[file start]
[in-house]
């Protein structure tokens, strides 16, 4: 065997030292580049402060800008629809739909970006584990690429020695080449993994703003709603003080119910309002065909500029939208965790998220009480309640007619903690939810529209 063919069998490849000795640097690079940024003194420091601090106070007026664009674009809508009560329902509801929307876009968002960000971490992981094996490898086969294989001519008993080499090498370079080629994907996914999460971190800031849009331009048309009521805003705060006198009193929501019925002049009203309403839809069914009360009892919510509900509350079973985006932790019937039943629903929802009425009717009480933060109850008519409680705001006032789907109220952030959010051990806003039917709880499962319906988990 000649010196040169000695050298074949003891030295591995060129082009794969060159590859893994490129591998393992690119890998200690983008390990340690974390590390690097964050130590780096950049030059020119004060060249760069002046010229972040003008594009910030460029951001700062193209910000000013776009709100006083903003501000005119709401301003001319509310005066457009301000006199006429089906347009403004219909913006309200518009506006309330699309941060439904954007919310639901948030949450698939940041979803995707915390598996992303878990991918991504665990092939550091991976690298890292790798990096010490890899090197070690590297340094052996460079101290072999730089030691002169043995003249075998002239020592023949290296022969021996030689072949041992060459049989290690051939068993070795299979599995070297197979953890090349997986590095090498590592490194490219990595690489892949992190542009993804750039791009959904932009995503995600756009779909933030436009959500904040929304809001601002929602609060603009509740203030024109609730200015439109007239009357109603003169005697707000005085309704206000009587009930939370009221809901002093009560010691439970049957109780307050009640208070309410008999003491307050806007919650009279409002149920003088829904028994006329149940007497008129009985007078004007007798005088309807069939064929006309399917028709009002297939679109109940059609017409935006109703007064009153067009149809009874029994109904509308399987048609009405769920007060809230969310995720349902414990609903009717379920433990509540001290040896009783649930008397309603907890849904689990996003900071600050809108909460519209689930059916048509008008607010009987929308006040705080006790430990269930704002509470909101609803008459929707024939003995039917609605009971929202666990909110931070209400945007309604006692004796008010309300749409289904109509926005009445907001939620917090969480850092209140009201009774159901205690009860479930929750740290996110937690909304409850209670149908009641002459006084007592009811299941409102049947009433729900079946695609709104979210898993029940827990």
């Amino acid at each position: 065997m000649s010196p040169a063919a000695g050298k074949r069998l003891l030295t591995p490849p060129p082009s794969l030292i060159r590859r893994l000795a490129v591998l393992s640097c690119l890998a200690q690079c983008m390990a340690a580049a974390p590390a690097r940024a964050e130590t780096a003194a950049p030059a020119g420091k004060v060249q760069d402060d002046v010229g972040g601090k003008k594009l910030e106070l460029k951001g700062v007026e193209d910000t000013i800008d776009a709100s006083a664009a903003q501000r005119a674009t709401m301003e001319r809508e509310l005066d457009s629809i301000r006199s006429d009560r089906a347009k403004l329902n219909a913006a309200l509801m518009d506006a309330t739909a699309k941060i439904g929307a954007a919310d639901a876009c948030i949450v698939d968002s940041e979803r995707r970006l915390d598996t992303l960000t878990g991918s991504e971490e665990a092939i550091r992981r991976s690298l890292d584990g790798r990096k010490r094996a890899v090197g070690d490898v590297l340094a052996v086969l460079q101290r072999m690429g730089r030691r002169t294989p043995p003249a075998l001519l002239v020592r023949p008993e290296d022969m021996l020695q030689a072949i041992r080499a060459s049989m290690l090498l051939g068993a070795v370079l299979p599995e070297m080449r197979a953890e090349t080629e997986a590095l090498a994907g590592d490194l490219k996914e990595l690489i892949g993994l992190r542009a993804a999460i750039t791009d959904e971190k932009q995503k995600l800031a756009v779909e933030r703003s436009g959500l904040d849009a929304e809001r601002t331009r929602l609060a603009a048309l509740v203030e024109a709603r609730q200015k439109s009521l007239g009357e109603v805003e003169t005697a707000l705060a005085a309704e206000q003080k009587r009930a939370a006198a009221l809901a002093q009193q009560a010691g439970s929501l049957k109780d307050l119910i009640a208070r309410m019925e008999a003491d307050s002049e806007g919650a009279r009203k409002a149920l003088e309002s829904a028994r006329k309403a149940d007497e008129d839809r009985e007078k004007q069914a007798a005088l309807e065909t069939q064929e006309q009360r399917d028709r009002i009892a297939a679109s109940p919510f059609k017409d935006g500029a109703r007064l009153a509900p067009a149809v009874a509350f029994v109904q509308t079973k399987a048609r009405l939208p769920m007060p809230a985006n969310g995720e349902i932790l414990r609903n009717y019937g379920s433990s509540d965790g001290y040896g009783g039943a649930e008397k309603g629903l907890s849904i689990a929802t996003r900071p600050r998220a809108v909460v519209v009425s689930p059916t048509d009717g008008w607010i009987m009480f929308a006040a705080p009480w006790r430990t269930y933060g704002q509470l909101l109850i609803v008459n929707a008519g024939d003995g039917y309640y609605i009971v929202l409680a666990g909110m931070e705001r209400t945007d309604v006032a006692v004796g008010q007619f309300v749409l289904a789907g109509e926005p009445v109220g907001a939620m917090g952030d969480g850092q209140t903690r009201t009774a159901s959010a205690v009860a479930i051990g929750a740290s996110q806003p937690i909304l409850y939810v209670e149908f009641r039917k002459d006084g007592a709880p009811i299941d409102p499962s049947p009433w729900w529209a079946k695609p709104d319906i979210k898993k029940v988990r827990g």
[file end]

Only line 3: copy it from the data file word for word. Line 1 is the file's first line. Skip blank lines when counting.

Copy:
């Amino acid at each position: 065997m000649s010196p040169a063919a000695g050298k074949r069998l003891l030295t591995p490849p060129p082009s794969l030292i060159r590859r893994l000795a490129v591998l393992s640097c690119l890998a200690q690079c983008m390990a340690a580049a974390p590390a690097r940024a964050e130590t780096a003194a950049p030059a020119g420091k004060v060249q760069d402060d002046v010229g972040g601090k003008k594009l910030e106070l460029k951001g700062v007026e193209d910000t000013i800008d776009a709100s006083a664009a903003q501000r005119a674009t709401m301003e001319r809508e509310l005066d457009s629809i301000r006199s006429d009560r089906a347009k403004l329902n219909a913006a309200l509801m518009d506006a309330t739909a699309k941060i439904g929307a954007a919310d639901a876009c948030i949450v698939d968002s940041e979803r995707r970006l915390d598996t992303l960000t878990g991918s991504e971490e665990a092939i550091r992981r991976s690298l890292d584990g790798r990096k010490r094996a890899v090197g070690d490898v590297l340094a052996v086969l460079q101290r072999m690429g730089r030691r002169t294989p043995p003249a075998l001519l002239v020592r023949p008993e290296d022969m021996l020695q030689a072949i041992r080499a060459s049989m290690l090498l051939g068993a070795v370079l299979p599995e070297m080449r197979a953890e090349t080629e997986a590095l090498a994907g590592d490194l490219k996914e990595l690489i892949g993994l992190r542009a993804a999460i750039t791009d959904e971190k932009q995503k995600l800031a756009v779909e933030r703003s436009g959500l904040d849009a929304e809001r601002t331009r929602l609060a603009a048309l509740v203030e024109a709603r609730q200015k439109s009521l007239g009357e109603v805003e003169t005697a707000l705060a005085a309704e206000q003080k009587r009930a939370a006198a009221l809901a002093q009193q009560a010691g439970s929501l049957k109780d307050l119910i009640a208070r309410m019925e008999a003491d307050s002049e806007g919650a009279r009203k409002a149920l003088e309002s829904a028994r006329k309403a149940d007497e008129d839809r009985e007078k004007q069914a007798a005088l309807e065909t069939q064929e006309q009360r399917d028709r009002i009892a297939a679109s109940p919510f059609k017409d935006g500029a109703r007064l009153a509900p067009a149809v009874a509350f029994v109904q509308t079973k399987a048609r009405l939208p769920m007060p809230a985006n969310g995720e349902i932790l414990r609903n009717y019937g379920s433990s509540d965790g001290y040896g009783g039943a649930e008397k309603g629903l907890s849904i689990a929802t996003r900071p600050r998220a809108v909460v519209v009425s689930p059916t048509d009717g008008w607010i009987m009480f929308a006040a705080p009480w006790r430990t269930y933060g704002q509470l909101l109850i609803v008459n929707a008519g024939d003995g039917y309640y609605i009971v929202l409680a666990g909110m931070e705001r209400t945007d309604v006032a006692v004796g008010q007619f309300v749409l289904a789907g109509e926005p009445v109220g907001a939620m917090g952030d969480g850092q209140t903690r009201t009774a159901s959010a205690v009860a479930i051990g929750a740290s996110q806003p937690i909304l409850y939810v209670e149908f009641r039917k002459d006084g007592a709880p009811i299941d409102p499962s049947p009433w729900w529209a079946k695609p709104d319906i979210k898993k029940v988990r827990g």